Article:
18,311 research outputs found

    Adult participation in children’s word searches: on the use of prompting, hinting, and supplying a model

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    Although word searching in children is very common, very little is known about how adults support children in the turns following the child’s search behaviours, an important topic because of the social, educational and clinical implications. This study characterises, in detail, teachers’ use of prompting, hinting and supplying a model. From a classroom dataset of 53 instances, several distinctive patterns emerged. A prompted completion sequence is initiated by a ‘word retrieval elicitor’ (‘fishing’) and is interpreted as a request to complete the phrase. Non-verbal prompting is accomplished through a combination of gaze and gesture and, also, as a series of prompts. Hinting supplies a verbal clue, typically via a wh-question, or by specifying the nature of the repairable. In contrast, the strategies that supply a linguistic model include both embedded and exposed corrections and offers of candidates. A sequential relationship was found between prompting, hinting and supplying a model which has implications for how clinicians and teachers can foster self-repair

    On the Development of Early Algebraic Thinking

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    This article deals with the question of the development of algebraic thinking in young students. In contrast to mental approaches to cognition, we argue that thinking is made up of material and ideational components such as (inner and outer) speech, forms of sensuous imagination, gestures, tactility, and actual actions with signs and cultural artifacts. Drawing on data from a longitudinal classroom-based research program where 8-year old students were followed as they moved from Grade 2 to Grade 3 to Grade 4, our developmental research question is investigated in terms of the manner in which new relationships between embodiment, perception, and symbol-use emerge and evolve as students engage in patterning activities

    Layers of generality and types of generalization in pattern activities

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    Pattern generalization is considered one of the prominent routes for in-troducing students to algebra. However, not all generalizations are al-gebraic. In the use of pattern generalization as a route to algebra, we —teachers and educators— thus have to remain vigilant in order not to confound algebraic generalizations with other forms of dealing with the general. But how to distinguish between algebraic and non-algebraic generalizations? On epistemological and semiotic grounds, in this arti-cle I suggest a characterization of algebraic generalizations. This char-acterization helps to bring about a typology of algebraic and arithmetic generalizations. The typology is illustrated with classroom examples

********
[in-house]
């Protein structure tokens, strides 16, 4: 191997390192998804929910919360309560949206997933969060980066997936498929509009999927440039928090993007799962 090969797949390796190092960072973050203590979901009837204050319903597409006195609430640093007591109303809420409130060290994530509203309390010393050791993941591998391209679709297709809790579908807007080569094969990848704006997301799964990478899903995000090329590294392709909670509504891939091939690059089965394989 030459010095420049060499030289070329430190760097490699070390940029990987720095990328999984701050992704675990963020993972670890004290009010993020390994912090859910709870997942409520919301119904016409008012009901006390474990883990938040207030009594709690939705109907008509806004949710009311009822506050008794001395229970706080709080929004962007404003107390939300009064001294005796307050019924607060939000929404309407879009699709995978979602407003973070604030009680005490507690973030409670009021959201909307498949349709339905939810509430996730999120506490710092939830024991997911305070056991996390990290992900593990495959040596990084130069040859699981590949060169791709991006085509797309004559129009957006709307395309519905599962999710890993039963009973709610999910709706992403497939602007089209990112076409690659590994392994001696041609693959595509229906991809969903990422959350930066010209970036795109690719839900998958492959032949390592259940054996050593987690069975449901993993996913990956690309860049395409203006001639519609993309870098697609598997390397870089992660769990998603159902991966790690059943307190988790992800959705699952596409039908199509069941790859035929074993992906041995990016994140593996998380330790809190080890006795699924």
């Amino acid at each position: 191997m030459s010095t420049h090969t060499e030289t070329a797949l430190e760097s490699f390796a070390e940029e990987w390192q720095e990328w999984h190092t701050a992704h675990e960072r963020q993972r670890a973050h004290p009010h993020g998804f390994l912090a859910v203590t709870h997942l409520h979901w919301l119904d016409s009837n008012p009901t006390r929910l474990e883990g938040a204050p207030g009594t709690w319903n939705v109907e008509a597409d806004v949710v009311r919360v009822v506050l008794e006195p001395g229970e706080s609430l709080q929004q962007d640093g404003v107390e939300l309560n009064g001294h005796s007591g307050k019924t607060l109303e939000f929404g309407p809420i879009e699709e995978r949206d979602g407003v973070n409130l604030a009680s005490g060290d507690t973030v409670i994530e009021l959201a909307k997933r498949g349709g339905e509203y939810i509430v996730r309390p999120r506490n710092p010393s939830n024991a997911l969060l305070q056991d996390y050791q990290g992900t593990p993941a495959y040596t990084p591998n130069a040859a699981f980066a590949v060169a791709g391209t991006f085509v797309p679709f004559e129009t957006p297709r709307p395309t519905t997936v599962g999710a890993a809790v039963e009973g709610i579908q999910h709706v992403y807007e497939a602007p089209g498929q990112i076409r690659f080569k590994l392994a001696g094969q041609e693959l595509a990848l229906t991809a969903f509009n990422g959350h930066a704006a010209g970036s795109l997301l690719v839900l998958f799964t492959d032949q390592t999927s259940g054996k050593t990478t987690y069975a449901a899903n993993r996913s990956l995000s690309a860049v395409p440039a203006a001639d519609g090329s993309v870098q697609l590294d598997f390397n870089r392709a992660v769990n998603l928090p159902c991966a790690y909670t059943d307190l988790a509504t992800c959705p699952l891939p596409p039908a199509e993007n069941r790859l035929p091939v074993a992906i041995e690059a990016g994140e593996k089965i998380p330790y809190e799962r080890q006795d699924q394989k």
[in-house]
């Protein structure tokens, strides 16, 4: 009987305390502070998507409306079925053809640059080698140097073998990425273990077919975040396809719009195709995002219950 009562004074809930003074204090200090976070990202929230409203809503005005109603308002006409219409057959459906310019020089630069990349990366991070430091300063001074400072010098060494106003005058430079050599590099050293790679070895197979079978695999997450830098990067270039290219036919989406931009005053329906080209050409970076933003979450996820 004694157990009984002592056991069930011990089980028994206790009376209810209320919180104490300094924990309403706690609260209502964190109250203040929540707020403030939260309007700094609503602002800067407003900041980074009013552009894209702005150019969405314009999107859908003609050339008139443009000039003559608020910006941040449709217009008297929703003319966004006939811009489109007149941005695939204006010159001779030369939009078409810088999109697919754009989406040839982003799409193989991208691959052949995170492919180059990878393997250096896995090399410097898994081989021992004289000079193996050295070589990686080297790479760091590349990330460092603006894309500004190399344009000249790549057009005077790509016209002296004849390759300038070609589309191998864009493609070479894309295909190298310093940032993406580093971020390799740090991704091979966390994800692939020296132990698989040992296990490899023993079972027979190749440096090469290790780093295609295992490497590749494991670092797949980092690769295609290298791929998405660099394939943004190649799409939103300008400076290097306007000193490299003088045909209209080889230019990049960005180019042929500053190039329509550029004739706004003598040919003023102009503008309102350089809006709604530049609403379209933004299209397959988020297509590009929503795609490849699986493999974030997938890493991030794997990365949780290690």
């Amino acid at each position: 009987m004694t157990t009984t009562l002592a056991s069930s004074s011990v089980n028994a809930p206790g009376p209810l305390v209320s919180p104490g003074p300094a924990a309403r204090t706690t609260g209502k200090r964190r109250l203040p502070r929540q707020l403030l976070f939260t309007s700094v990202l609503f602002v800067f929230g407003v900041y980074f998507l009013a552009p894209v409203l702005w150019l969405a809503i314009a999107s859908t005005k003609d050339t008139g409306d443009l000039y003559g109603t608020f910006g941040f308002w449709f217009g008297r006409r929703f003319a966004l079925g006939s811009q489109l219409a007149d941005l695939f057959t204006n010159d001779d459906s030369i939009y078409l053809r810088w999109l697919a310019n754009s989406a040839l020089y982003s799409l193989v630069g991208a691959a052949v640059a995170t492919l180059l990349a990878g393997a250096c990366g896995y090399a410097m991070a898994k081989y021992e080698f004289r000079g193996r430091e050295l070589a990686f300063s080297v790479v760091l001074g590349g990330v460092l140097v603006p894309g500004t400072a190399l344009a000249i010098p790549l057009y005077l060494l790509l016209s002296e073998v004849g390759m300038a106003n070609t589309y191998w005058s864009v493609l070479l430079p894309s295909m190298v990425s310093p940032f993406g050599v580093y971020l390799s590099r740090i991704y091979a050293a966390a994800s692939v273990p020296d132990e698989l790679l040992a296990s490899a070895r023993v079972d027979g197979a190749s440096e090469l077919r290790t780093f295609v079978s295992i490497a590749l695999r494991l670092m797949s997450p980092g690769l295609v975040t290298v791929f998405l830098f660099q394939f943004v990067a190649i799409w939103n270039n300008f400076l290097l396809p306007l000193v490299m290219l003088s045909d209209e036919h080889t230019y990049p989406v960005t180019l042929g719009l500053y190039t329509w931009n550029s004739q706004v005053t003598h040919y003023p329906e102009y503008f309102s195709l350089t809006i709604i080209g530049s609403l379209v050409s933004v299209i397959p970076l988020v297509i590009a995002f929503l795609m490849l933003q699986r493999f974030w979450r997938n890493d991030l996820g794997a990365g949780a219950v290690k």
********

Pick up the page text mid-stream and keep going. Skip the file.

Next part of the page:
Cooperative artificial propagation programs for salmon and steelhead, 1995-1996

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    Fifteen cooperative fish rearing and planting programs for salmon and steelhead were active from July 1, 1995 through June 30, 1996. For all programs, 134,213 steelhead trout,(Oncorhynchus mykiss), 7,742,577 chinook salmon,(~ tshawytscha),and 25,075 coho salmon(~ kisutch) were planted. (PDF contains 26 pages.

    Word searches: on the use of verbal and non-verbal resources during classroom talk

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    Word finding difficulties in children are typically characterised by search behaviours such as silence, circumlocution, repetition and empty words. Yet, how children’s word searches are constructed (including gesture, gaze and prosody) and the actions accomplished during interaction have not yet been researched. In this study, eightyear- old Ciara is interacting with her teacher in the classroom. 37 segments containing word searches were analysed according to the procedures used by conversation analysts. Ciara’s interactional resources include co-ordinated deployment of syntax, pitch height and downward gaze during solitary searching that assist the enterprise of self-repair. Gaze shift towards the teacher signals a transition relevance place, thus constituting a direct invitation for her to participate in the search. Ciara’s interactional resources include semantic category labelling, phonological self-cuing and pronominal substitution that supply valuable linguistic information to the teacher and trigger production of the searched-for item. Recommendations for language teaching and therapy are presented

    Staunin Ma Lane: Chinese Verse in Scots and English, translated by Brian Holton

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